Summer may be wedding season, but the number of Jewish singles looking for their basherts seems to have reached an all-time high. Simcha Link, Chicago Chesed Fund’s matchmaking service, is dedicated to helping singles from across the Orthodox spectrum, mainly in Chicago and its suburbs, find their mates. Two of its in-house shadchanim, matchmakers, Mrs. Shelly Adler and Mrs. Debbie Fox – who have a combined 30 years of matchmaking experience – share their insights on why the search has become so challenging, and how singles can put their best foot forward.
Lifelines: Numerous articles have been written on the so-called “Shidduch Crisis.” You’ve met and worked with hundreds of Jewish singles. Can you pinpoint a cause?
Mrs. Debbie Fox: You can put it down to one word – lack of flexibility. People have something in their mind and they aren’t willing to consider something else. They are looking at their peers, as opposed to thinking [what’s best for themselves.] So they don’t find what they are looking for.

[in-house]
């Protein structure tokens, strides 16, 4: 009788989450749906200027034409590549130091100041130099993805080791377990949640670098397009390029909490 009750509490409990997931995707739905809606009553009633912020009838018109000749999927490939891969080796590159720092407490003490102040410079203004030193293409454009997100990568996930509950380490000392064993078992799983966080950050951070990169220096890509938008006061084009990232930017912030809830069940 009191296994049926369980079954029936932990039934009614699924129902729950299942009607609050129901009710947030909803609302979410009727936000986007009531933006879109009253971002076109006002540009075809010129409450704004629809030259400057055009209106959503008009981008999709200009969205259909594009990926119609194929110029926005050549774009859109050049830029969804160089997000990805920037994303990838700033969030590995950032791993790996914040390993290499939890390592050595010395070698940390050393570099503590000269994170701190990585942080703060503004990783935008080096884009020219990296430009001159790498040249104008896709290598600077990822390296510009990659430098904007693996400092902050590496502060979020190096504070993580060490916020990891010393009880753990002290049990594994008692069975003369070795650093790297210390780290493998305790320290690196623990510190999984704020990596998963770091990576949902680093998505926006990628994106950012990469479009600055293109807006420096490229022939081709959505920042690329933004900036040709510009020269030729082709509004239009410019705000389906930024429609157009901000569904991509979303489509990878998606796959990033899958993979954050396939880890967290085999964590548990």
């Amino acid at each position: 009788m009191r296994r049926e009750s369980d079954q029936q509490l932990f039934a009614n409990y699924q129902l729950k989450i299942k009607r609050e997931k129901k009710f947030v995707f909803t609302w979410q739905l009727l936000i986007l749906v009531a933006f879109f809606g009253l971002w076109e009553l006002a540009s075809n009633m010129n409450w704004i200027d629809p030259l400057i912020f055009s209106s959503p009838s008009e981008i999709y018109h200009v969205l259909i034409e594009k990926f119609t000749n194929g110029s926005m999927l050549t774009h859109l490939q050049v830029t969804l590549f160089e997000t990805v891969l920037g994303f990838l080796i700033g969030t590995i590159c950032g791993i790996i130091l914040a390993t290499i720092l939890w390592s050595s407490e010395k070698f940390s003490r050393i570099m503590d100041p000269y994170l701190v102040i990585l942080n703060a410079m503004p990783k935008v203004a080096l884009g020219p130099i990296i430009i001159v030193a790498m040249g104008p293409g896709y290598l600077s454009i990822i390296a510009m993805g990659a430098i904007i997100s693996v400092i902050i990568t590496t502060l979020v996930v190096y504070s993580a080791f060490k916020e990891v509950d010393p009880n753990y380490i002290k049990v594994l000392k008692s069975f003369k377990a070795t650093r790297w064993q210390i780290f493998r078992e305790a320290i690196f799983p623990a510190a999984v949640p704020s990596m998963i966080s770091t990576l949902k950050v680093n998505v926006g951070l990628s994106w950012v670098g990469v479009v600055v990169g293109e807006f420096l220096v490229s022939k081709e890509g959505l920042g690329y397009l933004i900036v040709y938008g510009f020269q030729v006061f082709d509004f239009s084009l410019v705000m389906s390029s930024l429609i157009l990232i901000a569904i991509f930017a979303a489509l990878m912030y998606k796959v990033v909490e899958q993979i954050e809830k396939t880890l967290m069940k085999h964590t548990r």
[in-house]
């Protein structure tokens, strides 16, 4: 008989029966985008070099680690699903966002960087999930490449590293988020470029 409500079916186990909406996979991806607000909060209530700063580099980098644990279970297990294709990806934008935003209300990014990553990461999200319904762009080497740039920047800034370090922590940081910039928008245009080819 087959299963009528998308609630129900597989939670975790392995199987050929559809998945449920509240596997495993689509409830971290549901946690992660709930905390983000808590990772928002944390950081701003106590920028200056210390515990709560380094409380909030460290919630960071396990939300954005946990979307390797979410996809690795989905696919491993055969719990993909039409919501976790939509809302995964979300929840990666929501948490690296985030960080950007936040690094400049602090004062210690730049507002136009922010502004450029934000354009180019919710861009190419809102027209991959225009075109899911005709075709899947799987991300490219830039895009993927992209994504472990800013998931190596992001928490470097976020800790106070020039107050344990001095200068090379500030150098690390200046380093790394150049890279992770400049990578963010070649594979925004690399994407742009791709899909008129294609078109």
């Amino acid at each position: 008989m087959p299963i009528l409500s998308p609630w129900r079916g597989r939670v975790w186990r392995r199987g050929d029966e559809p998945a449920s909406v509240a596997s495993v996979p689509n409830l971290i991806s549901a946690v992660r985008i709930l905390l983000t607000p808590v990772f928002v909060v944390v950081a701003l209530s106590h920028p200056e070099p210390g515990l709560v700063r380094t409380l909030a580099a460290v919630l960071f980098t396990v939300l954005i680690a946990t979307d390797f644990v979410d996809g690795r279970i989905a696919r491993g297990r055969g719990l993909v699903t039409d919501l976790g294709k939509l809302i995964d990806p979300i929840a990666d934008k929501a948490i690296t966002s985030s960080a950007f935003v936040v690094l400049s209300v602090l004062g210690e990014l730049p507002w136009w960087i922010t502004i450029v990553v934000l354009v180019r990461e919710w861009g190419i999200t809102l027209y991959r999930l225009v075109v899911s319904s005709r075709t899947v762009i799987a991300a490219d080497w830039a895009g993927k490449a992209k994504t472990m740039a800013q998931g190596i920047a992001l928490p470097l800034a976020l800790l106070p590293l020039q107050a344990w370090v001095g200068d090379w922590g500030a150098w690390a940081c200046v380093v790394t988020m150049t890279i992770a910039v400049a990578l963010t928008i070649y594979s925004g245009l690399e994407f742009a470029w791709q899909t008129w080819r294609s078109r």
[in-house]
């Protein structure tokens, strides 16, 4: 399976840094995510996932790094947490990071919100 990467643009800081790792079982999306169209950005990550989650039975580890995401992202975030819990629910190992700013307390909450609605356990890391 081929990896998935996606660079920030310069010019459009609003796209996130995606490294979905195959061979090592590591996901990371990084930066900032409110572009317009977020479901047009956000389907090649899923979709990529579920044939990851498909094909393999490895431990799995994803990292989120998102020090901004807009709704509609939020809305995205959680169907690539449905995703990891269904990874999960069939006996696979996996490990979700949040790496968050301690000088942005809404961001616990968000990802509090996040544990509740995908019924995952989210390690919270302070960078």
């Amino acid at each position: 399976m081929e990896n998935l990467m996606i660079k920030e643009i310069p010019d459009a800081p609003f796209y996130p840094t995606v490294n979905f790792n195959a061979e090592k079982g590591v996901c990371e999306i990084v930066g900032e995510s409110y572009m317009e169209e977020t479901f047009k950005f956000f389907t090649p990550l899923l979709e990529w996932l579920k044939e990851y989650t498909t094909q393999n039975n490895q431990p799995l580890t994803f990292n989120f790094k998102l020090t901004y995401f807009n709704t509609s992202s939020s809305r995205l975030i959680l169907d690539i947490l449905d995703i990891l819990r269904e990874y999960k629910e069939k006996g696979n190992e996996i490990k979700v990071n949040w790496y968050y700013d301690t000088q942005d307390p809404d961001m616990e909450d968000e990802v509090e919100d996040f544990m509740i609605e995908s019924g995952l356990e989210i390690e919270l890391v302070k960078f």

Mrs. Shelly Adler: Most shadchanim realize that women, in general, are feeling the challenges more intensely than men. I want to encourage women not to ignore the unfortunate fact that the mores of our superficial society have crept into the religious world as well, and that’s just the reality.
L: So how should women relate to this reality?
SA: Men are more visually oriented and looks are important. Women can’t think, ‘Take me as I am.’ But both men and women need to realize that when you say, ‘I know exactly the look I want,’ you might have one picture in your mind, but Hashem might have another. So be open-minded, especially about externals, but never about middos, good character traits.